More and more studies show that herpes virus is a risk factor for Alzheimer’s disease

Galarraga Aiestaran, Ana

Elhuyar Zientzia

They confirm the relationship between common herpes virus and alzheimer's disease. In addition, a treatment pathway is proposed.

In recent years, various research has shown that there is a relationship between herpes and alzheimer's disease. However, as it is such a common virus (the same one that produces cold sores, HSV1), scientists have taken caution and wanted to investigate in depth this relationship to clarify the possible rear mechanism. And it seems that, in addition to knowing better and better, possible ways of treatment are being proposed.

This is what the researcher Ruth Itzhaki of the University of Oxford has done. In the journal Frontiers in Aging Neuroscience, the results obtained in this line of research have been reviewed and conclusions have been drawn. In the article’s title it confirms that the HSV1 virus is one of the main risk factors for Alzheimer’s (Corroboration of a Major Role for Herpes Simplex Virus Type 1 in Alzheimer’s Disease) and explains that it is related to a gene: Apolproteprotein E gene (APOE-).

Herpes is a virus that we almost all have (even in lethargy), but those who have this gene have much more serious effects when the infection is activated, even in the brain. Furthermore, studies have suggested that hsv1 is one of the agents causing the accumulation of < -amyloids and plaques. Thus, in people with the gene and virus in the brain, the risk of developing alzheimer's is 12 times higher than in people who do not have either one or the other.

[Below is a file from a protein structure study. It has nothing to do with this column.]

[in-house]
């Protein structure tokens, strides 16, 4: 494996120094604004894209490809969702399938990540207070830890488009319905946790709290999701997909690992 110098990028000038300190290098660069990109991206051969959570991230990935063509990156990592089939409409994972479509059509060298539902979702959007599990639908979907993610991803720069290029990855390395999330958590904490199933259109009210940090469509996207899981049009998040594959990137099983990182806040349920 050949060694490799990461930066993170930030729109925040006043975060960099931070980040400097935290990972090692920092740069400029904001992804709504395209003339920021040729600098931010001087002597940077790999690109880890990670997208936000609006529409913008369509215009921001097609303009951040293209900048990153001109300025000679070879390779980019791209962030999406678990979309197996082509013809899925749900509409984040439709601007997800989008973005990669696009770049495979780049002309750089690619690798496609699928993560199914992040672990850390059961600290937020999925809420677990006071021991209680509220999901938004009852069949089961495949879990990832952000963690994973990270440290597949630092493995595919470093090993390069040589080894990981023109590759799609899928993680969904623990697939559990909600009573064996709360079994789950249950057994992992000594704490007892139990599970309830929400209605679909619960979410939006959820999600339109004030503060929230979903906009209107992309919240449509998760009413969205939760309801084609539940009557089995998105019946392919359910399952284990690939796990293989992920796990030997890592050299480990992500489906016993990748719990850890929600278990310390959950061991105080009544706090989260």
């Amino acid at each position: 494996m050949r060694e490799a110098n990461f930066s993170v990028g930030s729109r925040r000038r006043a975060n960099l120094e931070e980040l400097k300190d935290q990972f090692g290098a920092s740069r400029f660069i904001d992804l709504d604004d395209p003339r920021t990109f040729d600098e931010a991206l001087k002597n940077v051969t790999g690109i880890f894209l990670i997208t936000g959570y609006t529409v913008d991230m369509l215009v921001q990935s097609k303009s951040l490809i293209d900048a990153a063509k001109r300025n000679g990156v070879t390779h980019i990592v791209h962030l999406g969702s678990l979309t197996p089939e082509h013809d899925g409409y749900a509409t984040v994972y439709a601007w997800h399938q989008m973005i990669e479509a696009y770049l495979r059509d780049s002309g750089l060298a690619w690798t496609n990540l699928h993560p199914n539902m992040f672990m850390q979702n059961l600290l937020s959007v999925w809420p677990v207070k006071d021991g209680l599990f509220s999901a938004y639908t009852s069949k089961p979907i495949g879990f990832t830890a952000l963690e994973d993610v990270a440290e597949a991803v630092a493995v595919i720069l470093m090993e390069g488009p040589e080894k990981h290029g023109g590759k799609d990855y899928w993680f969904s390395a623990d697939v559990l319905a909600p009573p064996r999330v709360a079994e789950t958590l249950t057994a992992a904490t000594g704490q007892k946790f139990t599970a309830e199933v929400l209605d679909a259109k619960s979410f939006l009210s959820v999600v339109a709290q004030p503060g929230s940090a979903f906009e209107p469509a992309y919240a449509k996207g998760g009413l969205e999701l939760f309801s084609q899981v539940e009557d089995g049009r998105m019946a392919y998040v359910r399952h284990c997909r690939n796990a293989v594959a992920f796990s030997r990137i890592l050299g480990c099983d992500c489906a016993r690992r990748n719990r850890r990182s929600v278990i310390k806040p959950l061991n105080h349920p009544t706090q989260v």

In view of all this, the researcher proposes that antiviral drugs can be effective in treating Alzheimer's disease. In fact, an article published in 2011 explained that a drug used to treat herpes, aciklobir, prevents duplicating the DNA of the HSV1 virus and reduces the accumulation of beta-amyloids in cell cultures. Now, in April 2018, in Taiwan, the first large-scale study (with 33,500 people) has been conducted, with hopeful results concluding that treatment against herpes reduces the risk of developing alzheimer's disease.

Therefore, although the case-effect relationship is not yet clear, they are clear that it exists and that to some extent it can lead to treatment.

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